There may be many benefits to putting your Florida home into a trust as opposed to keeping it in your estate. For example, any assets that are placed in a trust are considered to be held outside of your estate. This may make it easier to qualify for government programs such as Medicaid. It may also ensure that your surviving family members won’t have to worry about liquidating assets to pay state or federal estate taxes.
Avoid probate by placing a home into a trust
Probate only applies to property that is held in your estate at the time of your death. Therefore, keeping a home outside of that estate typically allows it to be transferred to a beneficiary immediately after you pass. Alternatively, the trust can stipulate that the home be sold to the highest bidder, donated to a charity or simply kept off of the open market for a certain period of time.
Protect your home by putting it into an irrevocable trust
Any asset that is part of an irrevocable trust cannot be seized by creditors. Furthermore, it cannot be taken by your spouse as part of a divorce settlement. Therefore, it’s almost certain that it will still be in your possession when it comes time to transfer it to a child, grandchild or another family member.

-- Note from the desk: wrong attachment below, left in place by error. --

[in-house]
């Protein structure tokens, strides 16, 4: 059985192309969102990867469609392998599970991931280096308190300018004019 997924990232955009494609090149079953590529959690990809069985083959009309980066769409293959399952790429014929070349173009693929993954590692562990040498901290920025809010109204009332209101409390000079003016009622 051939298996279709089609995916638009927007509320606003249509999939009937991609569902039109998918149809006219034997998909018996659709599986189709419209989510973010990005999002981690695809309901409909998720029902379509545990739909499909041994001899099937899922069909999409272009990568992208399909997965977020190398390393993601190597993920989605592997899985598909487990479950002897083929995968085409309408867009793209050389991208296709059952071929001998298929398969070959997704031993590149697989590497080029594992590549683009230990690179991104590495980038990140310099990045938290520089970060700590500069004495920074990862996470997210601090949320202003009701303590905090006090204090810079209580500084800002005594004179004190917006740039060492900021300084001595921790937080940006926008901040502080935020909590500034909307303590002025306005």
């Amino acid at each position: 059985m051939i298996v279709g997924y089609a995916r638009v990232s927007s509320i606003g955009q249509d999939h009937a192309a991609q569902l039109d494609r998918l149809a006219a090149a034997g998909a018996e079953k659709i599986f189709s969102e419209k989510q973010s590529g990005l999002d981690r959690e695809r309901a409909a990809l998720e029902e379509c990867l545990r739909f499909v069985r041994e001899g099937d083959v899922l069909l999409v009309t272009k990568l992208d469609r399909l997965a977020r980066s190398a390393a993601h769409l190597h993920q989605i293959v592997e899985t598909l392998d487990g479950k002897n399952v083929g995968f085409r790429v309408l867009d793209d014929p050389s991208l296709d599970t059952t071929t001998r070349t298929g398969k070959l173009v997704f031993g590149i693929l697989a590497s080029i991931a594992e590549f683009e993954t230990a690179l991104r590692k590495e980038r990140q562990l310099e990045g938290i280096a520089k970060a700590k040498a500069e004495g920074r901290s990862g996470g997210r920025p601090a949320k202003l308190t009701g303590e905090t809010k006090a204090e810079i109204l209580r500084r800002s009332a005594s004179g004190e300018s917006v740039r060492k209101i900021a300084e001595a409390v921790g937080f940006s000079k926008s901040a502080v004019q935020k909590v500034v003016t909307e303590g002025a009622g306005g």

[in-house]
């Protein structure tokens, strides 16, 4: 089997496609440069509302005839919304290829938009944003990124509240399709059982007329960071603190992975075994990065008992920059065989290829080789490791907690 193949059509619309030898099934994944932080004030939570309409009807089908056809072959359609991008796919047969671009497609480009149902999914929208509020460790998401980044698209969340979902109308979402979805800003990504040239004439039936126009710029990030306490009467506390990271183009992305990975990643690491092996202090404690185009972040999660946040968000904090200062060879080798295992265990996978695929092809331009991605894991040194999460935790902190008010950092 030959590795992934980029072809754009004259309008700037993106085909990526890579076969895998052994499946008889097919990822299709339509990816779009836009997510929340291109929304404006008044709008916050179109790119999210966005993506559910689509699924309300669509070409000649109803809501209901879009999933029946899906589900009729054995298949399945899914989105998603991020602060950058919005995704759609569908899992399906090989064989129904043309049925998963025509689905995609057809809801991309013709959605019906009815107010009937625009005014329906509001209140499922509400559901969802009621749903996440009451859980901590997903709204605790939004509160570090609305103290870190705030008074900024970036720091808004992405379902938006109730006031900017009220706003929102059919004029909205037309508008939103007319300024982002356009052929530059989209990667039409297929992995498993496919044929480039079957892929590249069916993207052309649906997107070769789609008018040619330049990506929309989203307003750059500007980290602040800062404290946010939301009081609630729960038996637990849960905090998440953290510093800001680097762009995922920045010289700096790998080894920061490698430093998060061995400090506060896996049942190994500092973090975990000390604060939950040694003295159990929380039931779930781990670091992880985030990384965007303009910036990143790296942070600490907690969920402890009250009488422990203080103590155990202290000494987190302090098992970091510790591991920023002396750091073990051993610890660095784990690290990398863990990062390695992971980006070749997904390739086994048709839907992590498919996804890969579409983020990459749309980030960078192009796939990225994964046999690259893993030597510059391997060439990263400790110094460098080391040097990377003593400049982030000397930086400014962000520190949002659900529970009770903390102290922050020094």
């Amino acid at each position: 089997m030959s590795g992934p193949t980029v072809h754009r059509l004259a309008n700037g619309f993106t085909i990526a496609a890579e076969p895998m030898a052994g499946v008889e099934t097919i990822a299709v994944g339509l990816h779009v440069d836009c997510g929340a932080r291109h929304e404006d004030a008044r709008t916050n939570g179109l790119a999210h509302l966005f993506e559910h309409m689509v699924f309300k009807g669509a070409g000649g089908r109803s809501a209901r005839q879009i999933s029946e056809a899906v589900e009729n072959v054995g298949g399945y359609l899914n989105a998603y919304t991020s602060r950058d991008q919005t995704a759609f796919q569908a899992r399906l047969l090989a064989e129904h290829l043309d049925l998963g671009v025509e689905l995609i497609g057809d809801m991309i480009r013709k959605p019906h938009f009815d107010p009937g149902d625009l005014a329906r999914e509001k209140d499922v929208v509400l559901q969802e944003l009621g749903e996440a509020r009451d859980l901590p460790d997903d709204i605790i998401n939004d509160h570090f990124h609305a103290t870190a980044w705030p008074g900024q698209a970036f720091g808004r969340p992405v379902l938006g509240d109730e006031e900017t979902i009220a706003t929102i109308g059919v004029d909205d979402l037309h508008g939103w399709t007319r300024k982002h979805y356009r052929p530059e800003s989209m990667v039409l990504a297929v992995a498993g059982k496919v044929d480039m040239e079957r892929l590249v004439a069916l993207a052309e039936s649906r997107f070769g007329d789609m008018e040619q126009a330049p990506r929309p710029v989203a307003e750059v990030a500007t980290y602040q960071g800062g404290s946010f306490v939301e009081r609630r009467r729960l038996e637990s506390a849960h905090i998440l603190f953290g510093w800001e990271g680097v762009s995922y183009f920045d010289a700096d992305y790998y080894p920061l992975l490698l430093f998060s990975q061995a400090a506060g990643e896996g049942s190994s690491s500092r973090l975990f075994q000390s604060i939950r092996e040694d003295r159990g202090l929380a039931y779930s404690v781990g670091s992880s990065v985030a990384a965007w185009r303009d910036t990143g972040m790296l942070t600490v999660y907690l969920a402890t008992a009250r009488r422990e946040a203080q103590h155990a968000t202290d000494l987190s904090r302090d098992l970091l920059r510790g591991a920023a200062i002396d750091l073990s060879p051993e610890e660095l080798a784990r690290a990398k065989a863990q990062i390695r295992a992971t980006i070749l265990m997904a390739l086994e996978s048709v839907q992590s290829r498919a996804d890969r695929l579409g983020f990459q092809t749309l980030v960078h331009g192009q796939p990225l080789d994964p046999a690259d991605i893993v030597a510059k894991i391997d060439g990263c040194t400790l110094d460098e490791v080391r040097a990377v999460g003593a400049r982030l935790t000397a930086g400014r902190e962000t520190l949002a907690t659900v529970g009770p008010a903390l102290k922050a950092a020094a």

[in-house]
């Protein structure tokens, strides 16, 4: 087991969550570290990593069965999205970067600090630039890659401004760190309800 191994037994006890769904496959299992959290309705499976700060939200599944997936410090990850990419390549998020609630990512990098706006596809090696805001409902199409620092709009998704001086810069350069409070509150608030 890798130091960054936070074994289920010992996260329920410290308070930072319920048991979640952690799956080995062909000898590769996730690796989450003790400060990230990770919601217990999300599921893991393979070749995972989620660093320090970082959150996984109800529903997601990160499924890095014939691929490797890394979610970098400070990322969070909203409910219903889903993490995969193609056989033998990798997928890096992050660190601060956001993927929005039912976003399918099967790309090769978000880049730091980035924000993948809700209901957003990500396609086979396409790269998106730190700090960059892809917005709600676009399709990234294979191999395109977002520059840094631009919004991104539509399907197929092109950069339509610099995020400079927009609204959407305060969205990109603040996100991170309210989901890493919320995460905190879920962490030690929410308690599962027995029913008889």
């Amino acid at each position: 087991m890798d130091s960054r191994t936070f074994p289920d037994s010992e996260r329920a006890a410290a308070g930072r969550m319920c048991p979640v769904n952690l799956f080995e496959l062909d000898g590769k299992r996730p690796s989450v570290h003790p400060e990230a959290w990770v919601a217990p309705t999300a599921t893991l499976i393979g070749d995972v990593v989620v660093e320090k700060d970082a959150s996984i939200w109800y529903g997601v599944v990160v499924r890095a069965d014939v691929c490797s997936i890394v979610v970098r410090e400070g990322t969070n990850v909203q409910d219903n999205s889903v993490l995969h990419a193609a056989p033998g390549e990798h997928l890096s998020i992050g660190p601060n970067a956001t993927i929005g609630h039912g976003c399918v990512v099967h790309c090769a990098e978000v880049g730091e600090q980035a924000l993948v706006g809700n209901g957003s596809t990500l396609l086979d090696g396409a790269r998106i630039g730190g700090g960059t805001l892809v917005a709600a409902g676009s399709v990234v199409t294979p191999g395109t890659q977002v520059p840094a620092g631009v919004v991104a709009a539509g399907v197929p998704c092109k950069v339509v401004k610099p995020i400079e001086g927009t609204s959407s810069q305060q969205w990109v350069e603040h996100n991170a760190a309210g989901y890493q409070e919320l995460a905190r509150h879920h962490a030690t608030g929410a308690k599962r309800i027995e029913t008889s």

It is important to note that you lose control over a principal residence once you title it in the trust’s name even if you retain the ability to live in it. An estate planning attorney will likely be able to talk more about the differences between revocable and irrevocable trusts.
An attorney may be able to help you create an estate plan that meets your current and future needs. For instance, this person might help with the process of properly titling an asset in a trust’s name. If this doesn’t happen, your home might revert back to your estate. A legal adviser might also help you create a new trust or alter one that already exists.